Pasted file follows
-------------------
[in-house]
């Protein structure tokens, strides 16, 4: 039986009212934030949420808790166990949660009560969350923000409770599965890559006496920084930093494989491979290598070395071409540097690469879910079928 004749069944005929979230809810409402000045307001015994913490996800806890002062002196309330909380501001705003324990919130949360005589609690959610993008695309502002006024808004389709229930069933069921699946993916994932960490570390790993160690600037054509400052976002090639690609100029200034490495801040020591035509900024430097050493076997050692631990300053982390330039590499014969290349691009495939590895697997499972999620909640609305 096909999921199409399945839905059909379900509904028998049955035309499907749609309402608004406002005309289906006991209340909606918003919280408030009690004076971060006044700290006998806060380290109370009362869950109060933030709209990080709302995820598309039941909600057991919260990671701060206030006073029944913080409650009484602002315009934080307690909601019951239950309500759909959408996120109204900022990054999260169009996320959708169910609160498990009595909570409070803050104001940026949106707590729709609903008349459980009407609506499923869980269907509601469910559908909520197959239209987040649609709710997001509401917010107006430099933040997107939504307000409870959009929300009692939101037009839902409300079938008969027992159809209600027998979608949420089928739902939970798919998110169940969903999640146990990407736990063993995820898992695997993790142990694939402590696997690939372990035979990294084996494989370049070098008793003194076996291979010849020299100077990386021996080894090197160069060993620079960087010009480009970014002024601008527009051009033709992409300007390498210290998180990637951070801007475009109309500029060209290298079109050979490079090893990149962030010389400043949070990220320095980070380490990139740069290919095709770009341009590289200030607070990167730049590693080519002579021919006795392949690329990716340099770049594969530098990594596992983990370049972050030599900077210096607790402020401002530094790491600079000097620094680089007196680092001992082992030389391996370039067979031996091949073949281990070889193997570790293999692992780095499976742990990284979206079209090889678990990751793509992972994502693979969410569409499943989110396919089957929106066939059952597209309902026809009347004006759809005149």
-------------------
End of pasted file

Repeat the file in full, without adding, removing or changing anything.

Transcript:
[in-house]
């Protein structure tokens, strides 16, 4: 039986009212934030949420808790166990949660009560969350923000409770599965890559006496920084930093494989491979290598070395071409540097690469879910079928 004749069944005929979230809810409402000045307001015994913490996800806890002062002196309330909380501001705003324990919130949360005589609690959610993008695309502002006024808004389709229930069933069921699946993916994932960490570390790993160690600037054509400052976002090639690609100029200034490495801040020591035509900024430097050493076997050692631990300053982390330039590499014969290349691009495939590895697997499972999620909640609305 096909999921199409399945839905059909379900509904028998049955035309499907749609309402608004406002005309289906006991209340909606918003919280408030009690004076971060006044700290006998806060380290109370009362869950109060933030709209990080709302995820598309039941909600057991919260990671701060206030006073029944913080409650009484602002315009934080307690909601019951239950309500759909959408996120109204900022990054999260169009996320959708169910609160498990009595909570409070803050104001940026949106707590729709609903008349459980009407609506499923869980269907509601469910559908909520197959239209987040649609709710997001509401917010107006430099933040997107939504307000409870959009929300009692939101037009839902409300079938008969027992159809209600027998979608949420089928739902939970798919998110169940969903999640146990990407736990063993995820898992695997993790142990694939402590696997690939372990035979990294084996494989370049070098008793003194076996291979010849020299100077990386021996080894090197160069060993620079960087010009480009970014002024601008527009051009033709992409300007390498210290998180990637951070801007475009109309500029060209290298079109050979490079090893990149962030010389400043949070990220320095980070380490990139740069290919095709770009341009590289200030607070990167730049590693080519002579021919006795392949690329990716340099770049594969530098990594596992983990370049972050030599900077210096607790402020401002530094790491600079000097620094680089007196680092001992082992030389391996370039067979031996091949073949281990070889193997570790293999692992780095499976742990990284979206079209090889678990990751793509992972994502693979969410569409499943989110396919089957929106066939059952597209309902026809009347004006759809005149």